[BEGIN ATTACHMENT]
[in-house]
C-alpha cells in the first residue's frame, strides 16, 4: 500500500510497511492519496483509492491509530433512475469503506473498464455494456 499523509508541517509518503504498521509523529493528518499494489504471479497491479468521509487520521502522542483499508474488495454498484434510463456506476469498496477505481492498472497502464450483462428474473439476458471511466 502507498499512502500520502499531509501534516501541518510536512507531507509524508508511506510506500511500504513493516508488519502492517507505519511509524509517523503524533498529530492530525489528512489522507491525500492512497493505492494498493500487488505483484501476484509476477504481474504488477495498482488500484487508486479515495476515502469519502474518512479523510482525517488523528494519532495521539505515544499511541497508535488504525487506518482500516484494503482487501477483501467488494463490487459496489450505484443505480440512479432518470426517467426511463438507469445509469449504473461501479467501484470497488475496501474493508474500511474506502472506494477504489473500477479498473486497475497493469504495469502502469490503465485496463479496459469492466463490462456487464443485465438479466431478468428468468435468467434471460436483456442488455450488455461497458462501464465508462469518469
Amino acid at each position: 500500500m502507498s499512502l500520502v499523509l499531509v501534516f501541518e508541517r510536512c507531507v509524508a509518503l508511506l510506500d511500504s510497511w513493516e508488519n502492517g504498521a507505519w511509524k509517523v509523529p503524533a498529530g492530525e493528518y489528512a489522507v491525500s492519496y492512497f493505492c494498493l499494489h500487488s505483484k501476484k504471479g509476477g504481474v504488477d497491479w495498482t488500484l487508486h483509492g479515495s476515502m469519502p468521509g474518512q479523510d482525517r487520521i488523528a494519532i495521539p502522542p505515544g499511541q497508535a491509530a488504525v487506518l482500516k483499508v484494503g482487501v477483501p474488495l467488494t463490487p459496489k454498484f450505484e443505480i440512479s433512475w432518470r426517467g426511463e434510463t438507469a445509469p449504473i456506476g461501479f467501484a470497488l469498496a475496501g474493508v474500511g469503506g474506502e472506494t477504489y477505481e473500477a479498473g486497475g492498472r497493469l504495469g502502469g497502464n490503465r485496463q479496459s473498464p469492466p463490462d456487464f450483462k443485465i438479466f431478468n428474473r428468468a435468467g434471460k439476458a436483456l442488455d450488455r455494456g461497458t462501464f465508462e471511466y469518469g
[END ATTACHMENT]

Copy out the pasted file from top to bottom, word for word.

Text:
[in-house]
C-alpha cells in the first residue's frame, strides 16, 4: 500500500510497511492519496483509492491509530433512475469503506473498464455494456 499523509508541517509518503504498521509523529493528518499494489504471479497491479468521509487520521502522542483499508474488495454498484434510463456506476469498496477505481492498472497502464450483462428474473439476458471511466 502507498499512502500520502499531509501534516501541518510536512507531507509524508508511506510506500511500504513493516508488519502492517507505519511509524509517523503524533498529530492530525489528512489522507491525500492512497493505492494498493500487488505483484501476484509476477504481474504488477495498482488500484487508486479515495476515502469519502474518512479523510482525517488523528494519532495521539505515544499511541497508535488504525487506518482500516484494503482487501477483501467488494463490487459496489450505484443505480440512479432518470426517467426511463438507469445509469449504473461501479467501484470497488475496501474493508474500511474506502472506494477504489473500477479498473486497475497493469504495469502502469490503465485496463479496459469492466463490462456487464443485465438479466431478468428468468435468467434471460436483456442488455450488455461497458462501464465508462469518469
Amino acid at each position: 500500500m502507498s499512502l500520502v499523509l499531509v501534516f501541518e508541517r510536512c507531507v509524508a509518503l508511506l510506500d511500504s510497511w513493516e508488519n502492517g504498521a507505519w511509524k509517523v509523529p503524533a498529530g492530525e493528518y489528512a489522507v491525500s492519496y492512497f493505492c494498493l499494489h500487488s505483484k501476484k504471479g509476477g504481474v504488477d497491479w495498482t488500484l487508486h483509492g479515495s476515502m469519502p468521509g474518512q479523510d482525517r487520521i488523528a494519532i495521539p502522542p505515544g499511541q497508535a491509530a488504525v487506518l482500516k483499508v484494503g482487501v477483501p474488495l467488494t463490487p459496489k454498484f450505484e443505480i440512479s433512475w432518470r426517467g426511463e434510463t438507469a445509469p449504473i456506476g461501479f467501484a470497488l469498496a475496501g474493508v474500511g469503506g474506502e472506494t477504489y477505481e473500477a479498473g486497475g492498472r497493469l504495469g502502469g497502464n490503465r485496463q479496459s473498464p469492466p463490462d456487464f450483462k443485465i438479466f431478468n428474473r428468468a435468467g434471460k439476458a436483456l442488455d450488455r455494456g461497458t462501464f465508462e471511466y469518469g